Aluminum skimmings and dross during manufacture of aluminum sheets:

    In the course of manufacture of aluminum sheets out of aluminum ingots, dross and skimmings arise. These are the impurities/foreign matter formed on molten metal for use in manufacture. The Bombay High Court in the case of Hindalco Industries Limited vs. UOI, 2015(315)ELT10(Bom) wherein it was held vide para 24 –“It may be that dross and skimmings may be capable of fetching some sale price, for that matter any rubbish can be sold. But that is not the criterion. It cannot be said that dross and skimmings are the result of treatment, labour or manipulation whereby the end-product is dross and skimmings. They are merely the scum thrown out in the process of manufacture of aluminum sheets. Therefore, it cannot be said that dross and skimmings are transformation resulting in a new and different article with a distinctive name, character or use or that they ordinarily come to the market to be bought and sold and are known to the market. The article or goods manufactured from the aluminum ingots was not dross and skimmings but the aluminum sheets”. Therefore no duty is leviable on waste and scrap.

    Thus unless the process involving amounts to manufacture or deemed manufacture as the case may be, excisability of waste and scrap do not arise.

     

    Is sale of such waste and scrap requires compliance under Rule 6 of CENVAT Credit Rules, 2004?:

    Many of the waste and scrap specified in the Central Excise Tariff are subjected to Nil rate of duty. Revenue treating these wastes and scraps as exempted goods and on the premise that the input material is used both in manufacturing dutiable final products and exempted waste and scrap, are demanding reversal/payment of excise duty at 6%/7% on sale price of waste and scrap in terms of Rule 6 of the CENVAT Credit Rules, 2004. Further, many assessee prepare to pay excise duty on such waste and scrap though not emerged out of manufacturing process as they are under the impression that non­paymentwould requirethem to undertake complex compliance burden under Rule 6 of the CENVAT Credit Rules, 2004.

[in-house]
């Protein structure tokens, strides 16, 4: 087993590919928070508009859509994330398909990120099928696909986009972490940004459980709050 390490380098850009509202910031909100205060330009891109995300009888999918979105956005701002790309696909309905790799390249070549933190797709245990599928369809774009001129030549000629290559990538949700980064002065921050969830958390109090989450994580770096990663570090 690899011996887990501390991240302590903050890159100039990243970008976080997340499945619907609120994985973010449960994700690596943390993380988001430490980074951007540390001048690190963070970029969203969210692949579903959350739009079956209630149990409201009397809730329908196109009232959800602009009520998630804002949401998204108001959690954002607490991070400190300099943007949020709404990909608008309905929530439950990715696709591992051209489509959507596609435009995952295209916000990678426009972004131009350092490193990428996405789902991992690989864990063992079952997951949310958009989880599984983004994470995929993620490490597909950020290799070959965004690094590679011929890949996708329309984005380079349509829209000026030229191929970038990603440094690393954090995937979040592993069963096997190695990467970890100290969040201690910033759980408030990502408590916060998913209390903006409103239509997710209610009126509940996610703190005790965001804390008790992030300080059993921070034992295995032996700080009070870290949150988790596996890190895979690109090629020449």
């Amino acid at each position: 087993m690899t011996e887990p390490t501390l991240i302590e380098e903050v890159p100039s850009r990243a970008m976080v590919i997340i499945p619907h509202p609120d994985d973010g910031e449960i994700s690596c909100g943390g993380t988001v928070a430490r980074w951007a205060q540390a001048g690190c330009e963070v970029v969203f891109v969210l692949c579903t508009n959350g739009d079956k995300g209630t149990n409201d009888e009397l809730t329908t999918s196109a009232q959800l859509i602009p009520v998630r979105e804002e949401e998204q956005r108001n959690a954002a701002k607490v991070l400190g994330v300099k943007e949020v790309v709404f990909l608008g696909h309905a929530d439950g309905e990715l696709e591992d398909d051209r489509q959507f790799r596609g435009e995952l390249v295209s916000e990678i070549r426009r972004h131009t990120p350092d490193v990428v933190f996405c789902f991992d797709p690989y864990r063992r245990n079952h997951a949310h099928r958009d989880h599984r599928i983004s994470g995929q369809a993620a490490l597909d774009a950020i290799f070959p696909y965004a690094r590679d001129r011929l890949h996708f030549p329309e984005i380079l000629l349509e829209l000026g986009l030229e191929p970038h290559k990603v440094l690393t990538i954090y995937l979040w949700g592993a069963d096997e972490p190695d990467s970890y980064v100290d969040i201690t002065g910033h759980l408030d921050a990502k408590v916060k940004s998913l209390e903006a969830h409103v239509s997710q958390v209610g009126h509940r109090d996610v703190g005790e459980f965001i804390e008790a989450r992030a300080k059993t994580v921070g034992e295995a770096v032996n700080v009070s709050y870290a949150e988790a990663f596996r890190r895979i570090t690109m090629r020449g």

This rule requires maintenance of separate books of accounts for inputs and input services that are used for manufacture of exempted goods and dutiable goods or for provision of exempted services and taxable services. Credit is allowed only on those inputs and input services that are used for manufacture of dutiable goods or for provision of taxable services. Otherwise an amount equal to six percent of the value of exempted goods or exempted services is required to be paid.

    As discussed above bagasse emerges as residual waste and scrap of sugarcane. The said bagasse is specified in Central Excise Tariff under tariff item 23032000 and is subjected to Nil rate of duty. Considering bagasse as exempted good, department demanded duty under Rule 6 of the CENVAT Credit Rules, 2004. In the case of BalarampurChini Mills Ltd vs. UOI, (supra) where in the Allahabad High Court held that for applicability of rule 6, the manufacture of dutiable goods and manufacture of exempted goods are the conditions precedent. Since waste is never manufactured and it only emerges in the process of manufacture of final product and cannot be considered as manufacture of exempted goods, Rule is not applicable to bagasse which is admittedly an inevitable waste emerging from the crushing of sugarcane.

    Even assuming they were exempted goods, still reversal is not required under Rule 6 by applying the position laid out by Supreme Court in the case of UOI vs. Hindustan Zinc Ltd, 2014-TIOL-55-SC-CX. The respondent in this case is engaged in manufacture of non-ferrous metals like zinc out of zinc ore. In the process, sulphuric acid is emerged as by-product which is exempted. Department required the respondent to pay an amount equal to 8% (as in force at relevant point of time) of the sale price of exempted goods (Sulphuric acid)under Rule 57CC of erstwhile Central Excise Rules and Rule 6 of the CENVAT Credit Rules, 2004.